Concern in Sierra Leone has shifted to the estimated 600 people still missing and thousands made homeless by deadly floods in the capital.

Three days of torrential rain culminated on Monday in the Regent mudslide and massive flooding elsewhere in Freetown, one of the world's wettest urban areas.

With more than 300 people already confirmed dead, aid groups scrambled to coordinate a response.

The United Nations said yesterday it was evaluating humanitarian needs in Sierra Leone, while the first Israeli aid packages were sent and Britain pledged its support.

With morgues overwhelmed with bodies, burials began yesterday for some of the bodies that were unable to be identified.

President Ernest Bai Koroma fought back tears as he visited the devastated hilltop community of Regent, saying the scale of the challenge ahead was "overwhelming us".

"Entire communities have been wiped out," Mr Koroma said. "We need urgent support now."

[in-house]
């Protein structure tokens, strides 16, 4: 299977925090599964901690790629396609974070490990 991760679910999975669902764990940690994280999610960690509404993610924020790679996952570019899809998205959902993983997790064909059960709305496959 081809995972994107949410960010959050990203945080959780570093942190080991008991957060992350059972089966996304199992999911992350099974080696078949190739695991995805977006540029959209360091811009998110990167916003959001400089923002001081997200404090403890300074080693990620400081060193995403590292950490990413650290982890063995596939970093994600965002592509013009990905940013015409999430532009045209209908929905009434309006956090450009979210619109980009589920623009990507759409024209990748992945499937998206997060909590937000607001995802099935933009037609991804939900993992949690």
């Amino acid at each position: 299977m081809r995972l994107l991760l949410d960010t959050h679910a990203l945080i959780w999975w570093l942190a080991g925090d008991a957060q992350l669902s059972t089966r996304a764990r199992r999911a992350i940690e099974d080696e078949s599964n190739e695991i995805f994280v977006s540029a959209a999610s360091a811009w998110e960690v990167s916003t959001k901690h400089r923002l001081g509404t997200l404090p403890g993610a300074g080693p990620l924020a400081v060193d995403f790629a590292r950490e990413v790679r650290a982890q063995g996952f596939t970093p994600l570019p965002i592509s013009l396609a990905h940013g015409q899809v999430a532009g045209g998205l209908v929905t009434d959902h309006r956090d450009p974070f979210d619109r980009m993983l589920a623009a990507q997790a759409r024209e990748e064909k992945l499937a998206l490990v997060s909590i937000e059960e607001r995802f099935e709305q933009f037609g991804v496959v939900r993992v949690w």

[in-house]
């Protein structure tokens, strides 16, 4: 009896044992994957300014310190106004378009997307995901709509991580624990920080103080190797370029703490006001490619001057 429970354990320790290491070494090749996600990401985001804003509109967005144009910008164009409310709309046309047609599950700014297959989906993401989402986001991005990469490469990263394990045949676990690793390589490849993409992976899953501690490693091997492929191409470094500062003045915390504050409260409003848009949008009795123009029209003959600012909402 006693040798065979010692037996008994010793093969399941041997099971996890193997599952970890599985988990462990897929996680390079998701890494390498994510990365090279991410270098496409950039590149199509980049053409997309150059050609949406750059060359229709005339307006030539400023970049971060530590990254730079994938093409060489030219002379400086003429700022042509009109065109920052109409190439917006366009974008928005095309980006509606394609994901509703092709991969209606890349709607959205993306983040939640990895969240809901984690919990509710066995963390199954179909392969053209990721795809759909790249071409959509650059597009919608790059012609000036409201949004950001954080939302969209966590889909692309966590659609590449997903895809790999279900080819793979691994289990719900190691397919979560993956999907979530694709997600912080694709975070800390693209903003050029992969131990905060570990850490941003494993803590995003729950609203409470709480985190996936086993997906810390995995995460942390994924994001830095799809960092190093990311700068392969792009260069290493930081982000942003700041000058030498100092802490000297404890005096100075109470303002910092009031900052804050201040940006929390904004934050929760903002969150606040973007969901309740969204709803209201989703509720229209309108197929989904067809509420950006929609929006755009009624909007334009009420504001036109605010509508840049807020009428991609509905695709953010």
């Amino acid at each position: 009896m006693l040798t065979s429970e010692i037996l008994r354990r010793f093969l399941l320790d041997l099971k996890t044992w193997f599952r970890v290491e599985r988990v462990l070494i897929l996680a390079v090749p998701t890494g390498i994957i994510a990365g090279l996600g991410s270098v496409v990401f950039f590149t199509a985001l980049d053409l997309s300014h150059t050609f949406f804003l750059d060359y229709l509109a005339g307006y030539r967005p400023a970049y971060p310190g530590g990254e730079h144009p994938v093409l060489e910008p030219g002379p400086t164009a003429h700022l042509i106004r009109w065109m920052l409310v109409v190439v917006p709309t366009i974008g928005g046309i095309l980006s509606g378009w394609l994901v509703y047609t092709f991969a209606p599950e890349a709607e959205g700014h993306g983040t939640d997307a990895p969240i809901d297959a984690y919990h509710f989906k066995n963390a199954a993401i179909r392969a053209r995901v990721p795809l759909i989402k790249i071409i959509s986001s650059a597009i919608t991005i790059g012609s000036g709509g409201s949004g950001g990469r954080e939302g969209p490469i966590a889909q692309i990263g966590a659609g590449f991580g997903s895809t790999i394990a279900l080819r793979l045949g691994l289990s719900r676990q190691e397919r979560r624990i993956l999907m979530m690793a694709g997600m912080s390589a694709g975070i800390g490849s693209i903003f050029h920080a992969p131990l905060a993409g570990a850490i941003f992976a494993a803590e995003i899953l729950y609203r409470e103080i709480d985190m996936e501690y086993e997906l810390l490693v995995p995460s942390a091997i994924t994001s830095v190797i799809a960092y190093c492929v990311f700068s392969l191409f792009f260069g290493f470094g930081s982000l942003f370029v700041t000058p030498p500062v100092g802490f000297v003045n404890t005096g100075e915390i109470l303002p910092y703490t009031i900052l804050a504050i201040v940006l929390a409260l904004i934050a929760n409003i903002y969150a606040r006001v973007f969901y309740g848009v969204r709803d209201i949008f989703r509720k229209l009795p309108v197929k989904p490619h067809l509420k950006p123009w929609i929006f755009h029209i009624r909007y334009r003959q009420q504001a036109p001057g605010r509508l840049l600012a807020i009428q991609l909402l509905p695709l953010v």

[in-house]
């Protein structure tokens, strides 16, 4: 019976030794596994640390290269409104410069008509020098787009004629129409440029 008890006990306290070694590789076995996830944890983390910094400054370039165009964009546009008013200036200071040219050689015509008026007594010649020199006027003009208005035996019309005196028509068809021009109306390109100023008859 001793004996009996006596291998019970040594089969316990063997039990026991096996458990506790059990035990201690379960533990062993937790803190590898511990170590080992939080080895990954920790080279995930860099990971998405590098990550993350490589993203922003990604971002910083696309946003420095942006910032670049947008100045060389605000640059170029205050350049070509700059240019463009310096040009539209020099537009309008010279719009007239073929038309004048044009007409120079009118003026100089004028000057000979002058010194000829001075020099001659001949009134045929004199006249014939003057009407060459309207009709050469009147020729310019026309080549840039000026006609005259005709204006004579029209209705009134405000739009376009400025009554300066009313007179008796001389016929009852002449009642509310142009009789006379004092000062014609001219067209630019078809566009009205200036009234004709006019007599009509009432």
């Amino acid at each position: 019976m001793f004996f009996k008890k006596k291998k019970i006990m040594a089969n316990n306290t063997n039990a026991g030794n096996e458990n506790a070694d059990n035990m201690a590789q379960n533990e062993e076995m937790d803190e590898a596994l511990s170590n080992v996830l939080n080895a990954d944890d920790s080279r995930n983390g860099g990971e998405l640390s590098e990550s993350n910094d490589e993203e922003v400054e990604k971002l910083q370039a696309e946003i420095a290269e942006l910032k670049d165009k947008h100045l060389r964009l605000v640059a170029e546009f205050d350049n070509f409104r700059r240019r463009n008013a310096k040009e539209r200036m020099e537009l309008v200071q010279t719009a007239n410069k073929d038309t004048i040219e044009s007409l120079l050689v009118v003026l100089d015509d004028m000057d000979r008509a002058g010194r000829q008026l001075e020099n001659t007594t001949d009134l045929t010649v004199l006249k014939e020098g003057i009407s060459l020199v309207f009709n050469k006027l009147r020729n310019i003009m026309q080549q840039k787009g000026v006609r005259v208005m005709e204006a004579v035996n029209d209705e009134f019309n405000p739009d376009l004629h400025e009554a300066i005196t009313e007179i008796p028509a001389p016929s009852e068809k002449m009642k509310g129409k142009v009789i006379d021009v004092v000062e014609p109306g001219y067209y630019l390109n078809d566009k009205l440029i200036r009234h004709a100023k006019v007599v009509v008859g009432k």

The government of Sierra Leone, one of the poorest countries in the world, has promised relief to more than 3,000 people left homeless, opening an emergency response centre in Regent and registration centres to count those left on the streets.

UN spokesman Stephane Dujarric said in New York the UN country team was "supporting national authorities in rescue operations, helping evacuate residents, providing medical assistance to the injured, registering survivors, and providing food rations, water and dignity kits to those affected".